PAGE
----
Western students attend virtual viewing party of the final presidential debate
Sydney Carpenter | News Editor
On Oct. 22, 63 million Americans tuned in to the final presidential debate between President Donald Trump and former Vice President Joe Biden, according to nielsen.com.
Western students interested in watching the debate were invited to a viewing party hosted on Discord by Turning Point USA — a bipartisan political club on campus. During the viewing party students could comment on how each political candidate addressed moderator Kristen Welker’s questions about Fighting COVID-19, American Families, Race in America, Climate Change, National Security and Leadership.
“The candidates were much more civil this time with a lot less interrupting,” said junior business major and Event Coordinator of Turning Point USA Joe White, “at least in the first half anyway. It did seem to kinda fall apart towards the end.”
For the first presidential debate, the Commission of presidential debates received a lot of criticism from the American people regarding the lack of control the first moderator, Chris Wallace, had over the candidates remaining within their two-minute speaking time and their lack of civility towards one another. In White’s personal opinion — which he explains is not reflective of the club or the members associated with it — he felt the moderator in the final debate did a great job delegating each candidate’s talking time.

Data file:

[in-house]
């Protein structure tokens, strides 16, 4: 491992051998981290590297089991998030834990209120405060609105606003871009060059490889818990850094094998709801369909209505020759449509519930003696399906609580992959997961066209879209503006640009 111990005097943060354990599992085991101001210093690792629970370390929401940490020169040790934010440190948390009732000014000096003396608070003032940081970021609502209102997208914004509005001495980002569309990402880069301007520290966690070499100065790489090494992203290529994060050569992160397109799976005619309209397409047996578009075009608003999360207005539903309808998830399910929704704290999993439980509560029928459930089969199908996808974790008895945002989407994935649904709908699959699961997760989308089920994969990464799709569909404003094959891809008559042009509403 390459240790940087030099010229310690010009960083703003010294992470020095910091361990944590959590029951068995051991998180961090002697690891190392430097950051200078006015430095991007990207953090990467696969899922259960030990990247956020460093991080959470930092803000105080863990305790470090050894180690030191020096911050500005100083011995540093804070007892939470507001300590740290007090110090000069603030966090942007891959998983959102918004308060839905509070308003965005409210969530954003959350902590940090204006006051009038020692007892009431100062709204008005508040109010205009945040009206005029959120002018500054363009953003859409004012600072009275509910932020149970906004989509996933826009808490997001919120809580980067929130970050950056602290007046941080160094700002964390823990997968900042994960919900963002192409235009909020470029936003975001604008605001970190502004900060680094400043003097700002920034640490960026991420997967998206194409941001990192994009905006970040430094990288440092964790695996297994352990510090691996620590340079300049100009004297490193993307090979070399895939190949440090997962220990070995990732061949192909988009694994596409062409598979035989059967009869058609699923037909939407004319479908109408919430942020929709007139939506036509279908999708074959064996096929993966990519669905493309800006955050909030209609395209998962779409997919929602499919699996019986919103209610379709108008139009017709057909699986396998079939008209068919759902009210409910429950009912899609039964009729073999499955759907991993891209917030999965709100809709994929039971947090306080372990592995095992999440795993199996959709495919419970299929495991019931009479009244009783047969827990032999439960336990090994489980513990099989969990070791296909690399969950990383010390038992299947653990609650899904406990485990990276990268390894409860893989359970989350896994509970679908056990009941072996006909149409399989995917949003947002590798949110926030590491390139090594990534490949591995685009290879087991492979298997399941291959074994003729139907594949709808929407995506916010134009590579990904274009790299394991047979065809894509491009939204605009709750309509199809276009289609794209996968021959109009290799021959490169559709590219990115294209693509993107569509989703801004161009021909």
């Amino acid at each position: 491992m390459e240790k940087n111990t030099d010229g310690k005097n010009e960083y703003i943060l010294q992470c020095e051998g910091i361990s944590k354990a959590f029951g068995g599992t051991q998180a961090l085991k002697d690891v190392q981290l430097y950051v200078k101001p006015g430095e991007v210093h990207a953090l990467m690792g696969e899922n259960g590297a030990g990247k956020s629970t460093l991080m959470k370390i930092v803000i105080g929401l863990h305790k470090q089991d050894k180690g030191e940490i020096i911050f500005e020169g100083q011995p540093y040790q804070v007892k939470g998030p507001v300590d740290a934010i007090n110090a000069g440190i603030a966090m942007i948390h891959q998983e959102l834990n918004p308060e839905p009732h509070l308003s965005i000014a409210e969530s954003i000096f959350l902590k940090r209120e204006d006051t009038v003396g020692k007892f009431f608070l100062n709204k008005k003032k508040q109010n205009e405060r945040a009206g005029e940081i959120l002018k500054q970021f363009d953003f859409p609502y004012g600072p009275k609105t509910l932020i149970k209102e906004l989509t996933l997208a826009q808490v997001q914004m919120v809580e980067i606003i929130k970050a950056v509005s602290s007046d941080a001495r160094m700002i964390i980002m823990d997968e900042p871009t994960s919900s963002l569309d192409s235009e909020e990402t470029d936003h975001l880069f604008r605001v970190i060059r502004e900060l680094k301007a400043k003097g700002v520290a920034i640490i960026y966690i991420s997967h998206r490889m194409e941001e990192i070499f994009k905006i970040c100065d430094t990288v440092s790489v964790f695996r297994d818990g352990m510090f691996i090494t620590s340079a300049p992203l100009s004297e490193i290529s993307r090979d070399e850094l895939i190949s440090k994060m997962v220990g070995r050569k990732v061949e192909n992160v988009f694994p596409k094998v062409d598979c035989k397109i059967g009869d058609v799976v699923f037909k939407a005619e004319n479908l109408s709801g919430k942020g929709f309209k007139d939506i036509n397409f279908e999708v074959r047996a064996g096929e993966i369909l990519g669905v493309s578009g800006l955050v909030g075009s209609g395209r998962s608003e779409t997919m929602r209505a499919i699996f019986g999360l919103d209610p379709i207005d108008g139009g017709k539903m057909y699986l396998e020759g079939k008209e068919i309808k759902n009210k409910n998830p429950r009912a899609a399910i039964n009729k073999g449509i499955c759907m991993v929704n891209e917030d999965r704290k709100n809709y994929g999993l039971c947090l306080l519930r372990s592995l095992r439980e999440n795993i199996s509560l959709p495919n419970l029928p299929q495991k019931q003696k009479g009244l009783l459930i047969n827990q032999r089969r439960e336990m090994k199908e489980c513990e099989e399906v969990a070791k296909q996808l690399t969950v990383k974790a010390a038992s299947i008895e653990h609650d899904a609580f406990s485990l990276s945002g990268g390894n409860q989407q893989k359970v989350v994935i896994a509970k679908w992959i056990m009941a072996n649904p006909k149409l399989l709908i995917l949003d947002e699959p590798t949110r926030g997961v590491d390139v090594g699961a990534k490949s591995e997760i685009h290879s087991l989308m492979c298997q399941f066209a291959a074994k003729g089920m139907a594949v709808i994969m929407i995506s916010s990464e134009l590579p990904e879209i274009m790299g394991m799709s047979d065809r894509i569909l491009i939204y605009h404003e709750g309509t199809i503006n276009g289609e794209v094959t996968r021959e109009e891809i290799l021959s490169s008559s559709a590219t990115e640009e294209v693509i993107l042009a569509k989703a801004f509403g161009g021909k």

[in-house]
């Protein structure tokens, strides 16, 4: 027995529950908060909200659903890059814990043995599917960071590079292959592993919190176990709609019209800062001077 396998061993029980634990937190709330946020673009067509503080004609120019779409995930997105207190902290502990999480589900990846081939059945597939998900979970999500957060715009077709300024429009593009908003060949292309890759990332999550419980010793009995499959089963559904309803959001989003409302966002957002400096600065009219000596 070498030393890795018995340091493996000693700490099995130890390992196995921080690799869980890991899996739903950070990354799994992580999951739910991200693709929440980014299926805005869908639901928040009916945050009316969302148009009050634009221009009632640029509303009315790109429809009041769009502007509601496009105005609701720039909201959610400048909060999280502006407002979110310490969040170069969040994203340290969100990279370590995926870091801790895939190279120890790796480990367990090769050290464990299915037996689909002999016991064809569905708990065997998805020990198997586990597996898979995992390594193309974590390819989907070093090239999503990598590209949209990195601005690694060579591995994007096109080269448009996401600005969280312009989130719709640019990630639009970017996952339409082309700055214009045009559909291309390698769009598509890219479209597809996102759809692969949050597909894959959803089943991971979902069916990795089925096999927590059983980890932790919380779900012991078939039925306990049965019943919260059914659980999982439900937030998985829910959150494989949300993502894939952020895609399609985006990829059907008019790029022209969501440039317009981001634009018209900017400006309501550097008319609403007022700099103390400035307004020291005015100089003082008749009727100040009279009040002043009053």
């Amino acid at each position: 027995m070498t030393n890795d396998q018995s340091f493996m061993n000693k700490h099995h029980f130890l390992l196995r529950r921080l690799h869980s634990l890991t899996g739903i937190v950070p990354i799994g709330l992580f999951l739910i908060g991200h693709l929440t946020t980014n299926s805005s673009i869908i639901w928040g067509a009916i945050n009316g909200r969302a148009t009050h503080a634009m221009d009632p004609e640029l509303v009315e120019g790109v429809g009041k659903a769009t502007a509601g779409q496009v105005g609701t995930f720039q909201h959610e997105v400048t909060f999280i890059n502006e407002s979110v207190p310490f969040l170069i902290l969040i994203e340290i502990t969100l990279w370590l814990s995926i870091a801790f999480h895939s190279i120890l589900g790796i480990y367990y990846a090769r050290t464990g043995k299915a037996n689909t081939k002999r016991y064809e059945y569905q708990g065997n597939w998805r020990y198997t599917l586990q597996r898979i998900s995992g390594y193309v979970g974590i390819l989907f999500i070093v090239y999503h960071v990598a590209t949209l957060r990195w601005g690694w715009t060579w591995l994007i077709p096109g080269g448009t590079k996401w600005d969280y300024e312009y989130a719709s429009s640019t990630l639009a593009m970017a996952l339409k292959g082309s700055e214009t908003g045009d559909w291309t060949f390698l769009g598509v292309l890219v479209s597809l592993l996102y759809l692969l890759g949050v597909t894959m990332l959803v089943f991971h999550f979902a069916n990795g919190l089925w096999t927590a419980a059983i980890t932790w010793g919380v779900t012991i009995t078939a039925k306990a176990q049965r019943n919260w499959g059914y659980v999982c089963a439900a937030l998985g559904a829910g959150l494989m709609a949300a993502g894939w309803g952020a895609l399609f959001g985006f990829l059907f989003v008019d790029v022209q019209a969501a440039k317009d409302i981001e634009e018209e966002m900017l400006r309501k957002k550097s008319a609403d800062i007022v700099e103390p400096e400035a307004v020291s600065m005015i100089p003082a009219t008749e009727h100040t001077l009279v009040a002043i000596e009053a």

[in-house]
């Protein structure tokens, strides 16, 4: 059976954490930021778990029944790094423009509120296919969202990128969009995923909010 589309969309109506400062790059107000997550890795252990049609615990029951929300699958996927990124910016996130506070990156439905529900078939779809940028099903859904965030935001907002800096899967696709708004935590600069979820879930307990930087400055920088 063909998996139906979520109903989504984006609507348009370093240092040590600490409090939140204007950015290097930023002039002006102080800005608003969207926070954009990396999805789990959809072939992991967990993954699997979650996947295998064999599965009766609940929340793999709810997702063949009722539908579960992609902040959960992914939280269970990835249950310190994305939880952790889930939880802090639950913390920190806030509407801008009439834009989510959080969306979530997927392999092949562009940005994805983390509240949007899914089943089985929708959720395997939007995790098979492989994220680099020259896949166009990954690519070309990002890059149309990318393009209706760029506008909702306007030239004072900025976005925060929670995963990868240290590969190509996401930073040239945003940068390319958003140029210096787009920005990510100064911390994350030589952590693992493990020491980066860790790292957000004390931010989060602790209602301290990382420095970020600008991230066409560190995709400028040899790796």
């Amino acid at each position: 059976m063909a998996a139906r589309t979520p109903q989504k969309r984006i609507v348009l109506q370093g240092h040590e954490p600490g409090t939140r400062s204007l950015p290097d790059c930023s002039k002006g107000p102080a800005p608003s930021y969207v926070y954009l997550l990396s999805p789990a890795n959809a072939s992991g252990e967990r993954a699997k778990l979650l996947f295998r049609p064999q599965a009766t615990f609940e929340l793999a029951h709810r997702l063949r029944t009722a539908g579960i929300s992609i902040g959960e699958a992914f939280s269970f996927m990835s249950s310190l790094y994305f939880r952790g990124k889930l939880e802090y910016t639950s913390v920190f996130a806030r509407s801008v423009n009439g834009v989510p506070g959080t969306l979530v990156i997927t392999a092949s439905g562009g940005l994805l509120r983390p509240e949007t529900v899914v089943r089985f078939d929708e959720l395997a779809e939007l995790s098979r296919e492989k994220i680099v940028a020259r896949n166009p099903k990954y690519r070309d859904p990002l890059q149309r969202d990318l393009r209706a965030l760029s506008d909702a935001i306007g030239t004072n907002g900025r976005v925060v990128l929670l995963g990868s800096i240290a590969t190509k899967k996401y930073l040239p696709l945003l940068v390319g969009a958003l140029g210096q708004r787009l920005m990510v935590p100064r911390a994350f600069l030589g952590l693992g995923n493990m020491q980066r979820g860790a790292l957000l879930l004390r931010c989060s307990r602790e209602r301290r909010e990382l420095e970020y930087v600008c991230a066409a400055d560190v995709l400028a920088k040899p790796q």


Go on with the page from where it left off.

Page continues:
“There wasn’t a whole lot of interrupting from what I saw and it didn’t feel like two little kids fighting and having a teacher come break it up,” said White. “This time around, I felt the moderator was sweet, and she also had a spine; she wasn’t getting pushed around. It felt like she knew what she was doing but she also knew when to reclaim her time in a way.”
Although candidates were socially distanced and audience members were required to wear masks, in contrast to the vice presidential debate that utilized a plexiglass covering to protect candidates Senator Kamala Harris and Vice President Mike Pence, plexiglass coverings were not used in the final presidential debate despite Trump testing positive for COVID weeks prior.
“You would think the more important a person is, the more you’re going to want to protect them,” said White. “I was surprised to not see plexiglass between them. I guess I didn’t really see a point unless they are facing each other. If they’re facing each other, I would understand it being there, but if they’re not then I would understand it not being there.”
In Oregon, it’s estimated by AP Election Research and Quality Control that the percentage of votes cast in advance compared to the General Election in 2018 is up 47.8%. It’s been estimated by Michael McDonald of the University of Florida’s Elections Project that around 52 million Americans have voted early as of Oct. 27.
White hopes that after the election people respect who is voted in as president and respect the outcome of the election, whether it’s President Trump or former Vice President Biden.
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